In recent years, the majority of those deported from the United States each year are sent back to their home countries through summary procedures. Bypassing the immigration court system, these summary removals are improperly punitive, deny due process and violate fundamental non-refoulement obligations under U.S. and international law. This talk, presented by Sabrineh Ardalan, a clinical professor of law, will will provide an overview of recent policy changes that have led to an increase in fast-track removals, the legal framework for these removals and case studies that highlight the impact of these summary procedures on asylum seekers.

Ardalan is the the director of the Harvard Immigration and Refugee Clinical Program. At the clinic, Ardalan supervises and trains law students working on applications for asylum and other humanitarian protections, as well as appellate litigation and policy advocacy. She has authored briefs submitted to the Board of Immigration Appeals as well as to the federal district courts, circuit courts of appeal and the U.S. Supreme Court on cutting-edge issues in U.S. asylum law.

Register for the event here.

The New EU Migration and Asylum Pact: Daylight at the End of the Tunnel or a Dead End? – Oct. 14, 12:30 to 1:30 p.m.

On Sept. 23, 2020, the European Commission proposed the New Pact on Migration and Asylum, which is supposed to reform the existing European Union (EU) migration and asylum framework. However, the future of the Migration Pact is far from certain – considering the current stage of negotiations among EU member states, it is questionable whether the legislative proposals put forward by the European Commission will ever be adopted and, if so, what their final versions will look like. The aim of this talk, presented by Iris Goldner Lang, is to address the challenges the increasing number of migrants and refugees and the COVID-19 outbreak have had on the EU migration and asylum policies, and to discuss whether the Migration Pact can respond to these challenges by ensuring efficient and human rights-compliant practices. Special attention will be drawn to the most important novelties proposed by the Migration Pact, the challenges of their implementation and the importance of solidarity among EU member states.

Lang is a Jean Monnet Professor of EU Law at the University of Zagreb. She is the holder of the UNESCO Chair on Free Movement of Persons, Migration and Inter-Cultural Dialogue and an academic co-ordinator of the Jean Monnet Centre of Excellence “EU’s Global Leadership in the Rule of Law.” She has held visiting positions at University College London and at Harvard Law School, where she was a John Harvey Gregory Visiting Professor of Law and World Organization and a Fulbright Visiting Researcher.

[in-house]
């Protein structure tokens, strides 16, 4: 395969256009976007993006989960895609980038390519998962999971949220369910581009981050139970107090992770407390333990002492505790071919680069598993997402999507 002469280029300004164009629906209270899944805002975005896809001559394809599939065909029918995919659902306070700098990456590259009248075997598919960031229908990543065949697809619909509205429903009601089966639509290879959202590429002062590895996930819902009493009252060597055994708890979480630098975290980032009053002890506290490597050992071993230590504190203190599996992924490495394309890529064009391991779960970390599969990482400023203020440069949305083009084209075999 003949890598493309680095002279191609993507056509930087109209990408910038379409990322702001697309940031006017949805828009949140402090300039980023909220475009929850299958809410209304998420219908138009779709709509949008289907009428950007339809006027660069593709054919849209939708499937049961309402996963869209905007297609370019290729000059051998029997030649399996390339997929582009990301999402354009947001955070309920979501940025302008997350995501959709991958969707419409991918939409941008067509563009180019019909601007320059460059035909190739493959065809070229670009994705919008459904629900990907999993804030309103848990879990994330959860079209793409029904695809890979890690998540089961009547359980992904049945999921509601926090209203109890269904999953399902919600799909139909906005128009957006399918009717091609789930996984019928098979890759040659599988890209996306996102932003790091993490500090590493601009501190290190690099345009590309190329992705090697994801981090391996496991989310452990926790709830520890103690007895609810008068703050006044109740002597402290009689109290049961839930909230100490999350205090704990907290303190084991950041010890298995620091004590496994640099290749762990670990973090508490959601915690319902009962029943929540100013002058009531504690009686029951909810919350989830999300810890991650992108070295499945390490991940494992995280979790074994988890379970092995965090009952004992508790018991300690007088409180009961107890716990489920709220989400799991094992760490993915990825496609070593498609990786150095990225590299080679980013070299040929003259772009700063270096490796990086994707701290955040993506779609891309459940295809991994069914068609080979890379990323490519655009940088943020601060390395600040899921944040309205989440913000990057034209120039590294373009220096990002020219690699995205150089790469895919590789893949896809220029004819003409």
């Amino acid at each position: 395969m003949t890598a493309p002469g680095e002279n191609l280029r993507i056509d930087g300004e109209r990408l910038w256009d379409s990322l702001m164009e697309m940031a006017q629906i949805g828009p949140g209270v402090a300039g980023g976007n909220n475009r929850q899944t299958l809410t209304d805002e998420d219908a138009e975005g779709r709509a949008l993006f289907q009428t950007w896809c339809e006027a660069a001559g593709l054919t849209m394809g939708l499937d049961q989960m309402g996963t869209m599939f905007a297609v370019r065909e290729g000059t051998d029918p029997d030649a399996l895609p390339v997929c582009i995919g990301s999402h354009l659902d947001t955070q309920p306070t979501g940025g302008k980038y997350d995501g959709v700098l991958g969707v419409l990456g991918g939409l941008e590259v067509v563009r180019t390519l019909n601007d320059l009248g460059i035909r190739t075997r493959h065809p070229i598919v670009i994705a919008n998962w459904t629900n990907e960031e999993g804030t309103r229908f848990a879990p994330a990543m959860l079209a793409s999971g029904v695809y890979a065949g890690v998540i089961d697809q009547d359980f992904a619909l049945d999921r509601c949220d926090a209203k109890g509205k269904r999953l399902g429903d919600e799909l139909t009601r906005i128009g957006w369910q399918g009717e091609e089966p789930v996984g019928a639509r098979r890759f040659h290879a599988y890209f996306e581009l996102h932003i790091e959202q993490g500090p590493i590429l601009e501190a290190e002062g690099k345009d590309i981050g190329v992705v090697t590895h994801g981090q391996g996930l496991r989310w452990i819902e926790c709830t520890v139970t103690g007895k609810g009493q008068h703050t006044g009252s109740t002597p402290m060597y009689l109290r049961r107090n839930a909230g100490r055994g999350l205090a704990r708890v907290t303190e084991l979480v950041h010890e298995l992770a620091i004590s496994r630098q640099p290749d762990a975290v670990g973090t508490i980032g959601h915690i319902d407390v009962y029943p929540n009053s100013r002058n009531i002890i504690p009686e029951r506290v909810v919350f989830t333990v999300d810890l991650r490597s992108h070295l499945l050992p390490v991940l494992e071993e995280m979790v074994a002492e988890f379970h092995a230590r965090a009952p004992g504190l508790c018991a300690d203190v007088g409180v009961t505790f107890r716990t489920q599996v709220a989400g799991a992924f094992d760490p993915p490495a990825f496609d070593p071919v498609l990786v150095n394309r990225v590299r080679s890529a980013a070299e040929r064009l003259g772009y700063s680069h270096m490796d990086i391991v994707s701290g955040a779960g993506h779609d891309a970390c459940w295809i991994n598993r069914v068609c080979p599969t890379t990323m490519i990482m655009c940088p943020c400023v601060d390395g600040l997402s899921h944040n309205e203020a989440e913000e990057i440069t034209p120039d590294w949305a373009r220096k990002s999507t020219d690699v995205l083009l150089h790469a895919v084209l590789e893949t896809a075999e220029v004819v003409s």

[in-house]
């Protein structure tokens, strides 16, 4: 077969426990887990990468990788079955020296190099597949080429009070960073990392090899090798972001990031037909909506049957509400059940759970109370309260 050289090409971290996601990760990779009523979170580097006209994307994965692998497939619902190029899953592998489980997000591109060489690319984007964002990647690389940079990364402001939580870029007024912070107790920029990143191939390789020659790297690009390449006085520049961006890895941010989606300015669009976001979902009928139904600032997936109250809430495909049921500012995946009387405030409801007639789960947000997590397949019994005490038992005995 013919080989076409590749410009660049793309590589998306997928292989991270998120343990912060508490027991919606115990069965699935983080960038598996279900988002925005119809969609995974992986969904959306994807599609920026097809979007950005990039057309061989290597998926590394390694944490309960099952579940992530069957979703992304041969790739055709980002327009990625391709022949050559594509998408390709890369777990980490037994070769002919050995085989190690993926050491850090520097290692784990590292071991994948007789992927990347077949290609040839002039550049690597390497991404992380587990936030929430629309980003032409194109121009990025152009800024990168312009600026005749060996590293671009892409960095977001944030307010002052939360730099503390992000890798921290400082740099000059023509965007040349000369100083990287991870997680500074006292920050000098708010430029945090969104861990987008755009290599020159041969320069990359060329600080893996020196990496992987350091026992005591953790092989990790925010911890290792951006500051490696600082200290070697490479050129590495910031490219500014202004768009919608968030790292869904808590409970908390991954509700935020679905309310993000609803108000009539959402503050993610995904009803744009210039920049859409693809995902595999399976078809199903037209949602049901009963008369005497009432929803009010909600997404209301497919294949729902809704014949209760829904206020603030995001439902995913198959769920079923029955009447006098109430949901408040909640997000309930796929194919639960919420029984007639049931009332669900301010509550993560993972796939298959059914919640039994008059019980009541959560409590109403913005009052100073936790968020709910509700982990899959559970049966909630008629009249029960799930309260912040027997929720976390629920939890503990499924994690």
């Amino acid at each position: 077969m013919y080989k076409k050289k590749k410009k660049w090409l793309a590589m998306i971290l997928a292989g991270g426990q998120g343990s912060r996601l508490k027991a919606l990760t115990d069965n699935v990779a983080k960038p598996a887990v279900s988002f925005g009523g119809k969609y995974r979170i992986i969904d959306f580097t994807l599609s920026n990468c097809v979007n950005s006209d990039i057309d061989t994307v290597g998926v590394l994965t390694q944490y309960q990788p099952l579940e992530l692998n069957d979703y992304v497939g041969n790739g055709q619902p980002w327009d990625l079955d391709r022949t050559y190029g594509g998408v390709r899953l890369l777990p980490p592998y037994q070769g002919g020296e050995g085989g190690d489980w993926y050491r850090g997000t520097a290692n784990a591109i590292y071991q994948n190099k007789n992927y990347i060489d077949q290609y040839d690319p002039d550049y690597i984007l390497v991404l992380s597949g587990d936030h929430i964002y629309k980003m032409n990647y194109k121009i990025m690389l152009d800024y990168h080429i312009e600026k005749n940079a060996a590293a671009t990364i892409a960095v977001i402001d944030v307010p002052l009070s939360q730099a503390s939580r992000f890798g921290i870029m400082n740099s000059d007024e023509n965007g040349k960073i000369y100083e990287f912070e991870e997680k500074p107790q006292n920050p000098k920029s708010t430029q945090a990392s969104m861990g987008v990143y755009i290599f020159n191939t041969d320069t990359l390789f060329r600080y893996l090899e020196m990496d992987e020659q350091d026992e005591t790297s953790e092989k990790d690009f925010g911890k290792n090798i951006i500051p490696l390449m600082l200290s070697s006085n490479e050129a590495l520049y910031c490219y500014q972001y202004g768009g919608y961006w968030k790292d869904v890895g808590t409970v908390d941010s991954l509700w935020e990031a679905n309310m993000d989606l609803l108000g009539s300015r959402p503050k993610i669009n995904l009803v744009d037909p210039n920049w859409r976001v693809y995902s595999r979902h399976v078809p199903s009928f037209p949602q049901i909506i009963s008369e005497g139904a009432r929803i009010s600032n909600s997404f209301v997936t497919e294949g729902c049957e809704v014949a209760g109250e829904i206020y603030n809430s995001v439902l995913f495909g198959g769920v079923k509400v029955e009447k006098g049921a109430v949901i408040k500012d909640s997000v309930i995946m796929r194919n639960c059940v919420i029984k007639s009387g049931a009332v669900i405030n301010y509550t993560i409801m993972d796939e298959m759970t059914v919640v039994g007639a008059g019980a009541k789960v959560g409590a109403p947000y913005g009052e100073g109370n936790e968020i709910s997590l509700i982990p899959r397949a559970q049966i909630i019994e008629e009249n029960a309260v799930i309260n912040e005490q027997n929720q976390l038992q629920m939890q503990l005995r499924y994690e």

Register for the event here.

The 2021 Canadian Election: The Election No One Wanted – Oct. 18, 12:30 to 2 p.m.

When Prime Minister Justin Trudeau called a snap federal election in the midst of the pandemic in the hopes of winning a majority, the five-week summer election campaign ended with virtually the same results as the last election in 2019. The outcome was another Liberal minority government, which prompted commentators to say, “All this for that?” There were many disappointments during this “pandemic election,” including the fact that it was the most expensive election in Canadian history and it had the lowest turnout on record.

McLaughlin College has assembled a panel of experts to offer their analysis of the 2021 federal election results and to share their thoughts and reflections on what this general election will mean for Canada, both in the short- and long-term.

Moderator: James C. Simeon is head of McLaughlin College and associate professor in the School of Public Policy and Administration (SPPA), York University. He is a former director of SPPA. His principal areas of research include public international law, especially, international refugee law, and public policy and administration.


Sylvia Bashevkin is a professor in the Department of Political Science at the University of Toronto. Some of her scholarly distinctions include fellowship in the Royal Society of Canada and the Canadian Political Science Association Prize in International Relations. Title of the talk: Do unnecessary elections invite trouble for governing parties?

Robert Drummond is University Professor Emeritus, Department of Politics and School of Public Policy and Administration, York University. His key areas of expertise are politics and government, public policy, Ontario politics, public politics in an aging society, political parties and elections, pensions and retirement policy, and labour policy.

Denis Pilon is an associate professor in the Department of Politics at York University. He is the author of Wrestling with Democracy: Voting Systems as Politics in the Twentieth Century West and The Politics of Voting: Reforming Canada’s Electoral System.

Frederick Fletcher is University Professor Emeritus, Communication Studies and Politics, at York University. His research and teaching have focused on the media and politics, with special attention to elections and electoral democracy. His recent research deals with coverage of Indigenous issues in mainstream newspapers and the challenges faced by traditional media in the digital era. Title of the talk: Campaign 2021: News media narratives and images

Register for the event here.